Keywords: Confinement – Mask – The Other.
Bio: Simon Njami is a Paris-based independent curator, lecturer, writer and art critic.
Njami was the co-founder and editor-in-chief of Revue Noire, a journal of contemporary African and extra-occidental art. He has served as artistic director of the Bamako photography biennale and as cultural advisor for the AFAA (today Institut Français) in their cultural cooperation policy.
He was member of numerous art and photography juries (10 years at Worldpress). He co-curated the first African pavilion at the 52nd Venice Biennale in 2007. He has curated numerous exhibitions of contemporary art and photography worldwide. As well as member of the scientific boards of numerous museums.
Njami has published seven books, including essays and novels.
- Soren Kierkegaard,Traité du désespoir
- Jean Paul Sartre, L’existentialisme est un humanisme
- Micheal Foucault, Surveiller et punir
- Emmanuel Levinas, L’autre comme visage
- François Jullien, L’écart et l’autre
- Roland Barthes, La chambre claire
- Jean Paul Sartre, Huis Clos
- Arthur Rimbaud, Poésies
Professor, Senior researcher, philosopher of the cognitive sciences – April, 2020
A new mindset for an institutional change – Roberto Casati
How can we prevent disorientation in terms of getting lost? We need to be super resilient and ready for the next crisis, and it would be possible only by adopting new behaviour and mindset” said Roberto Casati, Senior Researcher with CNRS, professor at École des Hautes Études en Sciences Sociales (EHESS) and Director of Institut Jean Nicod in Paris, working at the boundary of philosophy and cognitive sciences.
Keywords: Institutional Creativity – Disorientation – Super Resilience.
Bio: Roberto Casati is a senior researcher with the French CNRS and professor at EHESS, and currently the director of Institut Jean Nicod in Paris. A philosopher of the cognitive sciences, he has made contributions to the study of visual and auditory objects and of spatial representation. His latest book, The Visual World of Shadows, with Patrick Cavanagh, was published in 2019 by MIT Press. His work on Digital Colonialism has spurred debate in France and Italy. He is currently working on cognitive artifacts and spatial disorientation.
lawyer, writer, Historian and Moleskine Foundation Collection Author – April, 2020
South Africa: a model for resilience? – Lwando Xaso
In times of deep crisis, we often look at South Africa as a model for resilience, considering how much of it the country proved to have through its history. “What happened in South Africa is that we are constantly dealing with a vanishing present, and we use history to eradicate that haziness, but history cannot survive without memory. One of the advantages of today is that we have social media which can hold people’s memories and archives” says Lwando Xaso, one of South Africa’s leading constitutional lawyers, writer and human rights activist.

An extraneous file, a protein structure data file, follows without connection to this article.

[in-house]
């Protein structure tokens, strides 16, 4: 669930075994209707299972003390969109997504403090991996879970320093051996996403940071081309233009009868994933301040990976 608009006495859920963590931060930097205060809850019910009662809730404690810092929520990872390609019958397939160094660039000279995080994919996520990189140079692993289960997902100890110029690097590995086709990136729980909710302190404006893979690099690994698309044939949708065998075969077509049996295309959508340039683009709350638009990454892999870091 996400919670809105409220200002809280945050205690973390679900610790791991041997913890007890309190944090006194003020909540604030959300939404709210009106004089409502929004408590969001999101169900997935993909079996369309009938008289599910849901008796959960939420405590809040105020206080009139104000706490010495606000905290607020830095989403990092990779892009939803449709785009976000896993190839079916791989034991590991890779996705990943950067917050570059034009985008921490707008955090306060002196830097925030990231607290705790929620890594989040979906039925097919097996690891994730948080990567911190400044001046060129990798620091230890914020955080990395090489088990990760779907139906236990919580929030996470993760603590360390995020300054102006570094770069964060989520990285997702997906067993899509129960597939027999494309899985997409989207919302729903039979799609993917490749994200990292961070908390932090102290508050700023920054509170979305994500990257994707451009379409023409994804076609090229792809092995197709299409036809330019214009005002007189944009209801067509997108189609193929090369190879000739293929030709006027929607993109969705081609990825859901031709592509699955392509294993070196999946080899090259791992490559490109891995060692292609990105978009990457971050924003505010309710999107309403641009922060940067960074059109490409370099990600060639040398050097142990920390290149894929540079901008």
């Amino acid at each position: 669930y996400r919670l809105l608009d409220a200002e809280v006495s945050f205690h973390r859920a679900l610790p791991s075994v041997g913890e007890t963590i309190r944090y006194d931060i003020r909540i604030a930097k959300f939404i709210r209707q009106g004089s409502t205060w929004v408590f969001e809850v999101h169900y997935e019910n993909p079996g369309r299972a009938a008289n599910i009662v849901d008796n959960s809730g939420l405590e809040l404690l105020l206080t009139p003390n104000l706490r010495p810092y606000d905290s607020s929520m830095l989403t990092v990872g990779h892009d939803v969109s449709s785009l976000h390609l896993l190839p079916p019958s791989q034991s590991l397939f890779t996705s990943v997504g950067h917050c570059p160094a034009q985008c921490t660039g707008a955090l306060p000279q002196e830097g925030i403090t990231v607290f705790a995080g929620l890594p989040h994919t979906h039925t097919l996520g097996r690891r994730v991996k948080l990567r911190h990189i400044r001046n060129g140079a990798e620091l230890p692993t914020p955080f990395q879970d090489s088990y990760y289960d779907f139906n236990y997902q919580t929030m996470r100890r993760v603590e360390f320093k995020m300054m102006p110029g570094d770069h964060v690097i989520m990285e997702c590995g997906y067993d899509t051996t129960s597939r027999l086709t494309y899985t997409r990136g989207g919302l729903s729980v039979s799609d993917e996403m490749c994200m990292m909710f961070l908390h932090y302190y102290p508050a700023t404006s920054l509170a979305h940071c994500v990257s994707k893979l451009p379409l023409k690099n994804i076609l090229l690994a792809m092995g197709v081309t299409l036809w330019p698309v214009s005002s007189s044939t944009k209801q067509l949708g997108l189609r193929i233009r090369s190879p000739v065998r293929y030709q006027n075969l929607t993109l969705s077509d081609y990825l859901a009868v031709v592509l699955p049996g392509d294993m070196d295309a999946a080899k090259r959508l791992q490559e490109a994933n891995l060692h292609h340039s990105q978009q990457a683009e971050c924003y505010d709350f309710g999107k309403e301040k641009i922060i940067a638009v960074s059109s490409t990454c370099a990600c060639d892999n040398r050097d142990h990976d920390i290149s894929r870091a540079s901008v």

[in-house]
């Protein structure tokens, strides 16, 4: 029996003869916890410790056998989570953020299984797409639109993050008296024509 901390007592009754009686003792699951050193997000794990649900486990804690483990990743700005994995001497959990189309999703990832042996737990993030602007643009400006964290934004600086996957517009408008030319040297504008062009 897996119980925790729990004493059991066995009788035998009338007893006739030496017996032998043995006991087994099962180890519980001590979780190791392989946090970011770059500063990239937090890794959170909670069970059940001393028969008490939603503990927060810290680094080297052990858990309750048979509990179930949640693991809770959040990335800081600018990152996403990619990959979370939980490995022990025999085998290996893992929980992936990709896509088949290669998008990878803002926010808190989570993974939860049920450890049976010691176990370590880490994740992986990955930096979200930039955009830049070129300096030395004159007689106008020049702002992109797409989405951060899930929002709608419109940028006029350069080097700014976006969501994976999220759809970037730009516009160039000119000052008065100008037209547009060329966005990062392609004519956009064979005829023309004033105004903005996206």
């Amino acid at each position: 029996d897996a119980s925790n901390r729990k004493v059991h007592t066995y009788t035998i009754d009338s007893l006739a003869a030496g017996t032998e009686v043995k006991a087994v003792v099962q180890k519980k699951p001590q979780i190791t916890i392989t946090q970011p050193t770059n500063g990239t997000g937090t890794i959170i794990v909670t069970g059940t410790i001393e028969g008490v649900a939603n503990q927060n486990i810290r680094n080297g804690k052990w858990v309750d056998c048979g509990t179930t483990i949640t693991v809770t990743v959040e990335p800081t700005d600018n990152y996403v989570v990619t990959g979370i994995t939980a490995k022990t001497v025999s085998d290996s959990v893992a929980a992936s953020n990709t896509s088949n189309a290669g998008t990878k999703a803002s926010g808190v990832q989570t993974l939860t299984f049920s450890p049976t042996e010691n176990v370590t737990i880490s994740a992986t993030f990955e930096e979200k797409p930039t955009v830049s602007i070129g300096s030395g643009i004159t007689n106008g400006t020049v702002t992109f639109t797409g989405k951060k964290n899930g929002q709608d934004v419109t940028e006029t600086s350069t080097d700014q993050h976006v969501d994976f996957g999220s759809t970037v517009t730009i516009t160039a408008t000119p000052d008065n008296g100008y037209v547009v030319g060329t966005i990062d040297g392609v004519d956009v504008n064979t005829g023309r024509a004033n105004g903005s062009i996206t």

Keywords: Memory – Sanitization – Transition
Bio: Lwando Xaso, one of South Africa’s leading constitutional lawyers, writer and human rights activist. A self-described “student of change”, Lwando currently works for Constitution Hill Trust, the main partner for the Moleskine Foundation’s WikiAfrica Education program. In 2011 she had the privilege of clerking at the Constitutional Court for Justice Edwin Cameron. She later worked as a senior researcher for the Public Service Remuneration Review Commission in 2013, and was also a researcher to former Chief Justice Sandile Ngcobo.
Lwando frequently writes on topics of constitutional and international law for the Daily Maverick, the Business Day and various other publications. She also a trustee of the Constitutional Court Trust, and the founder of Including Society – a forum established to explore issues around inclusion in the private sector.
Last book: “Made in South Africa: A Black Woman’s Stories of Rage, Resistance and Progress”, 2020.
- Lauren Segal, Clive van den Berg and Churchill Madikida – Mapping Memory: Former Prisoners tell their Stories (Book)
- Prof Gabriel Motzkin – Memoirs, Memory and Historical Experience (Journal article)
- Tshepo Madlingozi – Taking Stock of the South African Truth and Reconciliation 20 Years Later – No Truth, No Reconciliation and No Justice
- Lwando Xaso – Truth in Jeopardy as Past Recedes
Senior Research Fellow at the Cambridge School of Art – May, 2020
Art as a caring practice: new connections for social transformation – Elena Cologni
“Caring can be considered in the practical sense of hands-on ‘caring for’, then in the emotional and ethical sense of ‘caring about’, and in the context of the dialogic strategy adopted in my creative work: ‘caring with’…” said Elena Cologni, interdisciplinary artist – drawing, performative and dialogic sculpture – Senior Research Fellow at the Cambridge School of Art, Humanities and Social Sciences at Anglia Ruskin University Distance Learning.